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Enhancement of X-ray detection by single-walled carbon nanotube enriched flexible polymer composite.

Han H, Lee S, Seo J, Mahata C, Cho SH, Han AR, Hong KS, Park JH, Soh MJ, Park C, Lee T - Nanoscale Res Lett (2014)

Bottom Line: However, this benefit was counterbalanced by the slow and unstable time-dependent response at high SWNT concentrations, arising from reduced Schottky barrier heights between the active layer and electrodes.At high SWNT concentration, the dark current also increased due to the reduced Schottky barrier height, leading to decrease the signal-to-noise ratio (SNR) of the device.Experimental results indicated that 0.005 wt.% SWNT in the composite was the optimum composition for practical X-ray detector operation because it showed enhanced performance in both sensitivity and SNR.

View Article: PubMed Central - PubMed

Affiliation: Nanobio Device Laboratory, School of Electrical and Electronic Engineering, Yonsei University, 50 Yonsei-ro, Seodaemun-Gu, Seoul, 120-749, Republic of Korea, kamacoon@yonsei.ac.kr.

ABSTRACT

Unlabelled: Although organic-based direct conversion X-ray detectors have been developed, their photocurrent generation efficiency has been limited by recombination of excitons due to the intrinsically poor electrical properties of organic materials. In this report, we fabricated a polymer-based flexible X-ray detector and enhanced the X-ray detection sensitivity using a single-walled carbon nanotube (SWNT) enriched polymer composite. When this SWNT enriched polymer composite was used as the active layer of an X-ray detector, it efficiently separated charges at the interface between the SWNTs and polymer, preventing recombination of X-ray-induced excitons. This increased the photocurrent generation efficiency, as measured from current-voltage characteristics. Therefore, X-ray-induced photocurrent and X-ray detection sensitivity were enhanced as the concentration of SWNTs in the composite was increased. However, this benefit was counterbalanced by the slow and unstable time-dependent response at high SWNT concentrations, arising from reduced Schottky barrier heights between the active layer and electrodes. At high SWNT concentration, the dark current also increased due to the reduced Schottky barrier height, leading to decrease the signal-to-noise ratio (SNR) of the device. Experimental results indicated that 0.005 wt.% SWNT in the composite was the optimum composition for practical X-ray detector operation because it showed enhanced performance in both sensitivity and SNR. In mechanical flexibility tests, the device exhibited a stable response up to a bending radius of 0.5 cm, and the device had no noticeable change in diode current after 1,000 bending cycles.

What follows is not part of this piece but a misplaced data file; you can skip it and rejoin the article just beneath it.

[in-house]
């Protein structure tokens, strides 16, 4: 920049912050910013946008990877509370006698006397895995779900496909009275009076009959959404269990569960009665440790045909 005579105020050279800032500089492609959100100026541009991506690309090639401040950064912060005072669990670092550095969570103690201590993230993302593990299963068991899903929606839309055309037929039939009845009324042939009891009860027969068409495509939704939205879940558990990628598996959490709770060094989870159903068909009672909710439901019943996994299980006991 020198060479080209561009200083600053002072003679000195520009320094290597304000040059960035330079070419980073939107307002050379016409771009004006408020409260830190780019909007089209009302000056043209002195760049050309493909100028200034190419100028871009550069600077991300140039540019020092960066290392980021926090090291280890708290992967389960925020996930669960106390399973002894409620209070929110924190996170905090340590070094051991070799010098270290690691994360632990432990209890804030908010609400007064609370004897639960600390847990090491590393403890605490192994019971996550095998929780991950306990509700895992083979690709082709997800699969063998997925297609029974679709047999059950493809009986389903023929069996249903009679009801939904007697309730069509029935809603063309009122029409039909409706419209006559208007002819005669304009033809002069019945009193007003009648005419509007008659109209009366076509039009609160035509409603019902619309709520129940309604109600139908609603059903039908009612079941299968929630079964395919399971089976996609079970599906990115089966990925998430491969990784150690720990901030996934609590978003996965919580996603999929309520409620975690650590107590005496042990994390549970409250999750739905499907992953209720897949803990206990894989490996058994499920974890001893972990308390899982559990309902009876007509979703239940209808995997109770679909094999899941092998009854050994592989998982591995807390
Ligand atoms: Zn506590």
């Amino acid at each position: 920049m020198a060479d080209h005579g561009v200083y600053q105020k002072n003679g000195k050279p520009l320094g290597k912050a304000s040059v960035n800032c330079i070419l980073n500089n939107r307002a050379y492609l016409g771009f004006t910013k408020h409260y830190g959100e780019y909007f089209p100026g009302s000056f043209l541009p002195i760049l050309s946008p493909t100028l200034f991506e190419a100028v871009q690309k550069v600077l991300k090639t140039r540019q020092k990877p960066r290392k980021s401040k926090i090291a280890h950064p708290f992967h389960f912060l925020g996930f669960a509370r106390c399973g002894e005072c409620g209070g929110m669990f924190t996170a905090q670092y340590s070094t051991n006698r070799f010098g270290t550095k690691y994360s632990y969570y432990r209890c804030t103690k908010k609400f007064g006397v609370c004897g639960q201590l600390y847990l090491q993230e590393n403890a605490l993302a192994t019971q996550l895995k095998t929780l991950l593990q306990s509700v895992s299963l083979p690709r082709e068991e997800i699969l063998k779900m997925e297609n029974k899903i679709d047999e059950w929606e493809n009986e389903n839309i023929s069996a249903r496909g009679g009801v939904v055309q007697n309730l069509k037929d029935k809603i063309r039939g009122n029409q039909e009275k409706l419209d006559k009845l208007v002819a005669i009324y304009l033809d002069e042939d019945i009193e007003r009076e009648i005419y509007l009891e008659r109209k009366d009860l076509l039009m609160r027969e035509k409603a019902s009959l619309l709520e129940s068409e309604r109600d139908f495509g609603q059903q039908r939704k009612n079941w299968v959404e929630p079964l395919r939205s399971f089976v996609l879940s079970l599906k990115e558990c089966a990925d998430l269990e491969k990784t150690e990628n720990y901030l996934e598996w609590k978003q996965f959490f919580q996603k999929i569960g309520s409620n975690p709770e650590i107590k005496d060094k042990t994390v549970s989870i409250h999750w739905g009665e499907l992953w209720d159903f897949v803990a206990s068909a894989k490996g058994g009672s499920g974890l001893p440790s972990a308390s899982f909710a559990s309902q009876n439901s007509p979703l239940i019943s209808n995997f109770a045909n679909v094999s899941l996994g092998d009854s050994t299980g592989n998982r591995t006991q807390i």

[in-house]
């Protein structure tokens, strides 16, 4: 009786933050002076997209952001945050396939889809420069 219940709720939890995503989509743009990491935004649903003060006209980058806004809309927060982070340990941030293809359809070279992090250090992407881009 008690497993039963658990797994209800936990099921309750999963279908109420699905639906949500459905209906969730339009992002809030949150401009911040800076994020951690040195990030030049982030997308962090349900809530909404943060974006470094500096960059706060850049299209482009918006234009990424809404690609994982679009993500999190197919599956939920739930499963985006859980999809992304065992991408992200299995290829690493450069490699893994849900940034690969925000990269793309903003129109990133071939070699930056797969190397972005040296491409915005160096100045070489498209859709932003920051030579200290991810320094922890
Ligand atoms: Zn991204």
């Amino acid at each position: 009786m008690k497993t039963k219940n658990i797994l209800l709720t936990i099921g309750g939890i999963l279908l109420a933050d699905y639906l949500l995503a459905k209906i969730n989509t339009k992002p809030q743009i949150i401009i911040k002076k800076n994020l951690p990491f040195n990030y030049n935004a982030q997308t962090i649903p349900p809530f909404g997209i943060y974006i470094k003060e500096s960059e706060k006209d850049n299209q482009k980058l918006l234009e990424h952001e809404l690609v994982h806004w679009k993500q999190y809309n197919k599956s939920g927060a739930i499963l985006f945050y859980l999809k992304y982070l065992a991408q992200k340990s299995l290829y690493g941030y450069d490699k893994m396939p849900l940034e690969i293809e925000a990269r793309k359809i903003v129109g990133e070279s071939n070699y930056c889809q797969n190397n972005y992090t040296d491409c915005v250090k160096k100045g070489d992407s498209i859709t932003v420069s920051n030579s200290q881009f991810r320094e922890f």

Pacs code: 8.67.Sc.

No MeSH data available.


X-ray detection sensitivity and signal-to-noise ratio of the fabricated devices. (a) X-ray detection sensitivity and (b) signal-to-noise ratio of the devices with three different SWNT concentrations as a function of the reverse bias voltage.